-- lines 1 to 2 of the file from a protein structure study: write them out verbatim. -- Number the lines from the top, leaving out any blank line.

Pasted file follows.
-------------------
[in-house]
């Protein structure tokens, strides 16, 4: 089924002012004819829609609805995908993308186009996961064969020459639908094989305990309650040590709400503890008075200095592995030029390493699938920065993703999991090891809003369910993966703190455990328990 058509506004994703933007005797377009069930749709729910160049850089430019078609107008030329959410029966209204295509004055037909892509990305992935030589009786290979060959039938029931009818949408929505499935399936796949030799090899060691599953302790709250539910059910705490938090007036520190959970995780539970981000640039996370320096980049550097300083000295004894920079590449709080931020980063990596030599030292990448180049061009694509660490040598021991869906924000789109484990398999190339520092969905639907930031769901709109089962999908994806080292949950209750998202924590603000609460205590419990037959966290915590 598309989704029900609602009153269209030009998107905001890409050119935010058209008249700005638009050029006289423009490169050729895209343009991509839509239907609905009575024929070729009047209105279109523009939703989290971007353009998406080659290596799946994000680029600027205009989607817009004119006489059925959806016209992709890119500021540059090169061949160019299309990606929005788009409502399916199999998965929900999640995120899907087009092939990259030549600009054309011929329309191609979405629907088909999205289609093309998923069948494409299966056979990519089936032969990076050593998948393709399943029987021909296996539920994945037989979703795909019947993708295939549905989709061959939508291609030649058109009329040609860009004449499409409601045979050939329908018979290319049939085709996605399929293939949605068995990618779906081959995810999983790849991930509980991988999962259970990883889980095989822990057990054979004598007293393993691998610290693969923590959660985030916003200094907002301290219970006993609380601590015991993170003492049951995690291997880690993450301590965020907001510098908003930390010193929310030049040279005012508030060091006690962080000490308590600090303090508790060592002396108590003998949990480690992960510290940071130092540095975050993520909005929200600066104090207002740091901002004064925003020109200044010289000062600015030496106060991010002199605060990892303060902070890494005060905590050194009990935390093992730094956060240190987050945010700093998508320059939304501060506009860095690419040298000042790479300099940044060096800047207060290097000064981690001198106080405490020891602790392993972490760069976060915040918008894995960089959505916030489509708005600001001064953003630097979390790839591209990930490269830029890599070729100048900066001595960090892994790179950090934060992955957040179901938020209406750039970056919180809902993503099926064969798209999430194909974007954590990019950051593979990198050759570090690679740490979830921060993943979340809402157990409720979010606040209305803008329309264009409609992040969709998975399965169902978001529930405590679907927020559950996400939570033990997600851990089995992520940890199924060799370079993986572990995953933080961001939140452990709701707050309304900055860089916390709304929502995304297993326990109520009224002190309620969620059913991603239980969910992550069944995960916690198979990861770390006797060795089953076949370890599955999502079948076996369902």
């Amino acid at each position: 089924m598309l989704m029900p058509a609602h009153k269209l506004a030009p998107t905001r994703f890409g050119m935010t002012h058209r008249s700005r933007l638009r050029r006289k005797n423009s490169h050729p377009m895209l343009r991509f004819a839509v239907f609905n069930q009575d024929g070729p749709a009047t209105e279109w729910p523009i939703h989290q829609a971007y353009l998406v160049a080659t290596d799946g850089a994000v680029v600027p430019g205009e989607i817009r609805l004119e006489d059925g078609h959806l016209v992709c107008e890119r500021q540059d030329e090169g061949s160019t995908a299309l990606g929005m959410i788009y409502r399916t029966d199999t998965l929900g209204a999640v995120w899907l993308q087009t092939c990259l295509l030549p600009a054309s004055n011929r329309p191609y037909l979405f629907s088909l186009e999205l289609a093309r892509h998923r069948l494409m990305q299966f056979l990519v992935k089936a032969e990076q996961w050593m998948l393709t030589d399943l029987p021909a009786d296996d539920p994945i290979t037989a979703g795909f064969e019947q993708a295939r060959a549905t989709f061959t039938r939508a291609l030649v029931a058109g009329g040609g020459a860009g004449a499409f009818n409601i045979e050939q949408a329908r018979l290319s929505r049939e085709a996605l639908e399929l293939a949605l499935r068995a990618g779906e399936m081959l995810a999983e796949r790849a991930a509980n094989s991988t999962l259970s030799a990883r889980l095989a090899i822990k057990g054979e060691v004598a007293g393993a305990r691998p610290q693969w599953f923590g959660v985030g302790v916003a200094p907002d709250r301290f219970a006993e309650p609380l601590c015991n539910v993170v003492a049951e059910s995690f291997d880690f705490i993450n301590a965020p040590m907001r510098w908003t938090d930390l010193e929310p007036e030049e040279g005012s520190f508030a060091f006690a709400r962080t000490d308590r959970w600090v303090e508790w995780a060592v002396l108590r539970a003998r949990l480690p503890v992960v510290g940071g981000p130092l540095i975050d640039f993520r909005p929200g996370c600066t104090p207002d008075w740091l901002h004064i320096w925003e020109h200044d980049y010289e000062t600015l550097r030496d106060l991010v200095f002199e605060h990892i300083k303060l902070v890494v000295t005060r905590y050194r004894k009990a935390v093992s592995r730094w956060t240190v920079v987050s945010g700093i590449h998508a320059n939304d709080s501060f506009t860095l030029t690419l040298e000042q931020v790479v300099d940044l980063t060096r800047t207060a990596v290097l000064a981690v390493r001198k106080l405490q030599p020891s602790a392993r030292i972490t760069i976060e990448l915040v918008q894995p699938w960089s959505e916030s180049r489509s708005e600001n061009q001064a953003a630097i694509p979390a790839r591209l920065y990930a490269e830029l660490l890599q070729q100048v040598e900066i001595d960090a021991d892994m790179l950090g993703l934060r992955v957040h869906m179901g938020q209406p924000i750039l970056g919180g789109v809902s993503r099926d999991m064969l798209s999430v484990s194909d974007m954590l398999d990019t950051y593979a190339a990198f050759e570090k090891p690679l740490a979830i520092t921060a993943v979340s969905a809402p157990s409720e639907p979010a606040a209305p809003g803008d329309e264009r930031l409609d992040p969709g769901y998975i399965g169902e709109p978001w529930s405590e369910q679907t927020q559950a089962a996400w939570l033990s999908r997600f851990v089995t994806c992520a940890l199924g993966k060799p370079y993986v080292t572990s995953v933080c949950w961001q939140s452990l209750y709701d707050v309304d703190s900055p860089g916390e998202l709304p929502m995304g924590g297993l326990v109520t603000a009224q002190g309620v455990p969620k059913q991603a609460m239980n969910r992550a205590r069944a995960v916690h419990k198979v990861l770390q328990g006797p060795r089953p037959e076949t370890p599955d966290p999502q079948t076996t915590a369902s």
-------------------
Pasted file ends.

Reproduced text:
[in-house]
């Protein structure tokens, strides 16, 4: 089924002012004819829609609805995908993308186009996961064969020459639908094989305990309650040590709400503890008075200095592995030029390493699938920065993703999991090891809003369910993966703190455990328990 058509506004994703933007005797377009069930749709729910160049850089430019078609107008030329959410029966209204295509004055037909892509990305992935030589009786290979060959039938029931009818949408929505499935399936796949030799090899060691599953302790709250539910059910705490938090007036520190959970995780539970981000640039996370320096980049550097300083000295004894920079590449709080931020980063990596030599030292990448180049061009694509660490040598021991869906924000789109484990398999190339520092969905639907930031769901709109089962999908994806080292949950209750998202924590603000609460205590419990037959966290915590 598309989704029900609602009153269209030009998107905001890409050119935010058209008249700005638009050029006289423009490169050729895209343009991509839509239907609905009575024929070729009047209105279109523009939703989290971007353009998406080659290596799946994000680029600027205009989607817009004119006489059925959806016209992709890119500021540059090169061949160019299309990606929005788009409502399916199999998965929900999640995120899907087009092939990259030549600009054309011929329309191609979405629907088909999205289609093309998923069948494409299966056979990519089936032969990076050593998948393709399943029987021909296996539920994945037989979703795909019947993708295939549905989709061959939508291609030649058109009329040609860009004449499409409601045979050939329908018979290319049939085709996605399929293939949605068995990618779906081959995810999983790849991930509980991988999962259970990883889980095989822990057990054979004598007293393993691998610290693969923590959660985030916003200094907002301290219970006993609380601590015991993170003492049951995690291997880690993450301590965020907001510098908003930390010193929310030049040279005012508030060091006690962080000490308590600090303090508790060592002396108590003998949990480690992960510290940071130092540095975050993520909005929200600066104090207002740091901002004064925003020109200044010289000062600015030496106060991010002199605060990892303060902070890494005060905590050194009990935390093992730094956060240190987050945010700093998508320059939304501060506009860095690419040298000042790479300099940044060096800047207060290097000064981690001198106080405490020891602790392993972490760069976060915040918008894995960089959505916030489509708005600001001064953003630097979390790839591209990930490269830029890599070729100048900066001595960090892994790179950090934060992955957040179901938020209406750039970056919180809902993503099926064969798209999430194909974007954590990019950051593979990198050759570090690679740490979830921060993943979340809402157990409720979010606040209305803008329309264009409609992040969709998975399965169902978001529930405590679907927020559950996400939570033990997600851990089995992520940890199924060799370079993986572990995953933080961001939140452990709701707050309304900055860089916390709304929502995304297993326990109520009224002190309620969620059913991603239980969910992550069944995960916690198979990861770390006797060795089953076949370890599955999502079948076996369902």